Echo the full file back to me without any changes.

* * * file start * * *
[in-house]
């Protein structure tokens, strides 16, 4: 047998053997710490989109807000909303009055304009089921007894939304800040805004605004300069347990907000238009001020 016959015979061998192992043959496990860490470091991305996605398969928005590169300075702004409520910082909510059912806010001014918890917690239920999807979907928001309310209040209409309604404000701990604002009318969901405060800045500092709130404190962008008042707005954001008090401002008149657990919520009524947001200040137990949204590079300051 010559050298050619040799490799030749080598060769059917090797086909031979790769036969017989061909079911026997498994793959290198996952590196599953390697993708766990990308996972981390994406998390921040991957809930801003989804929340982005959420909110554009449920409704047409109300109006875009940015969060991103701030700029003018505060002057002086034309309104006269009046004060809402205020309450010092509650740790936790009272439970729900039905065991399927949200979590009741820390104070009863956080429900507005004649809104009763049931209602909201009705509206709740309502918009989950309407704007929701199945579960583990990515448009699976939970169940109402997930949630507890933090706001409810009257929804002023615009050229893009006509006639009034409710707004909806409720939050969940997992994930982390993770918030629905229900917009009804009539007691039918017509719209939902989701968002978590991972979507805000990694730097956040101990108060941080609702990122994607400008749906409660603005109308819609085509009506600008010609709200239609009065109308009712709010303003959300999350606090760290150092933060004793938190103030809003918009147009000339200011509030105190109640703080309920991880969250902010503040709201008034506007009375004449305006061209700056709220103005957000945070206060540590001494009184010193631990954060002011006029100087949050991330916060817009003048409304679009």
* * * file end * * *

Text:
[in-house]
């Protein structure tokens, strides 16, 4: 047998053997710490989109807000909303009055304009089921007894939304800040805004605004300069347990907000238009001020 016959015979061998192992043959496990860490470091991305996605398969928005590169300075702004409520910082909510059912806010001014918890917690239920999807979907928001309310209040209409309604404000701990604002009318969901405060800045500092709130404190962008008042707005954001008090401002008149657990919520009524947001200040137990949204590079300051 010559050298050619040799490799030749080598060769059917090797086909031979790769036969017989061909079911026997498994793959290198996952590196599953390697993708766990990308996972981390994406998390921040991957809930801003989804929340982005959420909110554009449920409704047409109300109006875009940015969060991103701030700029003018505060002057002086034309309104006269009046004060809402205020309450010092509650740790936790009272439970729900039905065991399927949200979590009741820390104070009863956080429900507005004649809104009763049931209602909201009705509206709740309502918009989950309407704007929701199945579960583990990515448009699976939970169940109402997930949630507890933090706001409810009257929804002023615009050229893009006509006639009034409710707004909806409720939050969940997992994930982390993770918030629905229900917009009804009539007691039918017509719209939902989701968002978590991972979507805000990694730097956040101990108060941080609702990122994607400008749906409660603005109308819609085509009506600008010609709200239609009065109308009712709010303003959300999350606090760290150092933060004793938190103030809003918009147009000339200011509030105190109640703080309920991880969250902010503040709201008034506007009375004449305006061209700056709220103005957000945070206060540590001494009184010193631990954060002011006029100087949050991330916060817009003048409304679009």